Watch out: before buying a GFCI circuit breaker be sure that the breaker is the proper one for the brand and model of electrical panel into which it is to be installed.

OK so what are the exact steps in wiring up or installing a GFCI device?

At CIRCUIT BREAKER REPLACEMENT we describe in further detail the steps followed to replace an existing circuit breaker with a GFCI-type (or AFCI-type) circuit breaker in an electrical panel.

GFCI Add-on Space Limitations in Some Electrical Panels

Standard circuit breaker widths, using Siemens as an example are 1" for a 120V breaker and 2" for a 240V breaker. In some electrical panels, such as our electrical panel photo shown just above on this page, you may find both full-width and half-width breakers already installed.

If the electrical panel is full or quite crowded you may find that you need to replace several normal-width circuit breakers with narrow half-width circuit breakers - a procedure called "skinnying-up" in the panel - in order to make room for a full-width GFCI breaker.

Watch out: if you have to change some circuit breakers from full to half-width or "skinny" circuit breakers AND if there are multi-wire shared-neutral circuits originating in the electrical panel, you will need to take care in locating those circuit breaker pairs to assure that each breaker is on a different panel bus connector and phase. Details are at MULTI-WIRE CIRCUITS

  1. GFCI wall receptacle: Install a GFCI electrical receptacle to replace an existing electrical receptacle in a high-risk location such as a bathroom or kitchen etc.

    The GFCI receptacle will protect any device plugged in to that receptacle and it will protect all of the electrical receptacles (and devices plugged into them) that are wired "downstream" from the receptacle where the GFCI is placed.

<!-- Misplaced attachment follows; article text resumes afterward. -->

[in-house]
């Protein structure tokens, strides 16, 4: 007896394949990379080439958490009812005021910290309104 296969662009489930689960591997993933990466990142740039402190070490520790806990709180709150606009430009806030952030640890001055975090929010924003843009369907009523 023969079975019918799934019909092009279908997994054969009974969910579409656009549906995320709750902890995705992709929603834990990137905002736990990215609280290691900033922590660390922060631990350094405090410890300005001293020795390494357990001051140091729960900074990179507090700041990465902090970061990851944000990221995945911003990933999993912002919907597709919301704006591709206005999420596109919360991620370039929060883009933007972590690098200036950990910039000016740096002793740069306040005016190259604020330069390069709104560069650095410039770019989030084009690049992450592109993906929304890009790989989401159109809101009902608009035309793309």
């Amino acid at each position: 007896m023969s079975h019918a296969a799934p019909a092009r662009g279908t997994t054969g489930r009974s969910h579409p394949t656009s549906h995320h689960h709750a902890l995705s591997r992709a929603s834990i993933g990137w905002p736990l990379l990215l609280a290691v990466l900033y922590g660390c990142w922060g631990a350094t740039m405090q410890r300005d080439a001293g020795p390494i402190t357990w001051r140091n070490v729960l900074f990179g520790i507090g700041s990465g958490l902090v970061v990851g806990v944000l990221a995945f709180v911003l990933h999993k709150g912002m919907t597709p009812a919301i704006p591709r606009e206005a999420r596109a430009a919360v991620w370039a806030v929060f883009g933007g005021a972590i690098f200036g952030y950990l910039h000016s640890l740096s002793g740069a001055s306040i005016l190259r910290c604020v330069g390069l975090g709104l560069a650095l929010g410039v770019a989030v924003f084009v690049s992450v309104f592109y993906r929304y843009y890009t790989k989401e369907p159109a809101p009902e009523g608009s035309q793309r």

In some buildings bathroom receptacles are wired in series between two or more baths and a GFCI is placed in the first receptacle in that string.

GFCI wall receptacle installed in a kitchen (C) Daniel Friedman at InspectApedia.com

  1. Portable GFCI devices: Use a plug-in or portable GFCI protection device that is connected to a wall receptacle.

    Often a portable GFCI device is simply a short extension cord that includes at one end its own GFCI protection. Devices that are then plugged into the GFCI-protection device are themselves protected, as are their users.

    We often use a portable GFCI protector in construction projects to run our power tools because we don't count on every building or home where we work to have properly-installed GFCI protection.

Yellow Jacket 2516 14/3 Portable GFCI Protected 4-outlet extension cord - sold at electrical suppliers and online such as by Amazon - here shown at InspectApedia.com

Shown above: a Yellowjacket-brand portable GFCI protected extension cord.

  1. GFCI-protected tools, devices, appliances: some devices may include their own built-in GFCI device. Shown below: Toughbuilt TB-S560 universal miter saw stand with its own built-in GFCI protection, sold at Home Depot stores and by other suppliers.

Toughbilt miter saw stand that includes its own GFCI protection - at InspectApedia.com

GFCI Installation Guides & Device Specifications

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Continue reading at GFCI TEST PROCEDURES or select a topic from closely-related articles below, or see our complete INDEX to RELATED ARTICLES below.

Or see BUILDING CODE DOWNLOADS - free downloadable PDF files of building codes & standards

Or see CIRCUIT BREAKER REPLACEMENT - how to replace a circuit breaker

Or see this

GFCI Article Series

Or see AFCIs ARC FAULT CIRCUIT INTERRUPTERS

Or see ELECTRICAL TOOLS BASIC and TEST EQUIPMENT, ELECTRICAL GUIDE

Or see SAFETY for ELECTRICAL INSPECTORS - home

Or see ELECTRICAL RECEPTACLE TYPES

Suggested citation for this web page

GFCI DEVICE SELECTION & WIRING at InspectApedia.com - online encyclopedia of building & environmental inspection, testing, diagnosis, repair, & problem prevention advice.

INDEX to RELATED ARTICLES: ARTICLE INDEX to ELECTRICAL INSPECTION & TESTING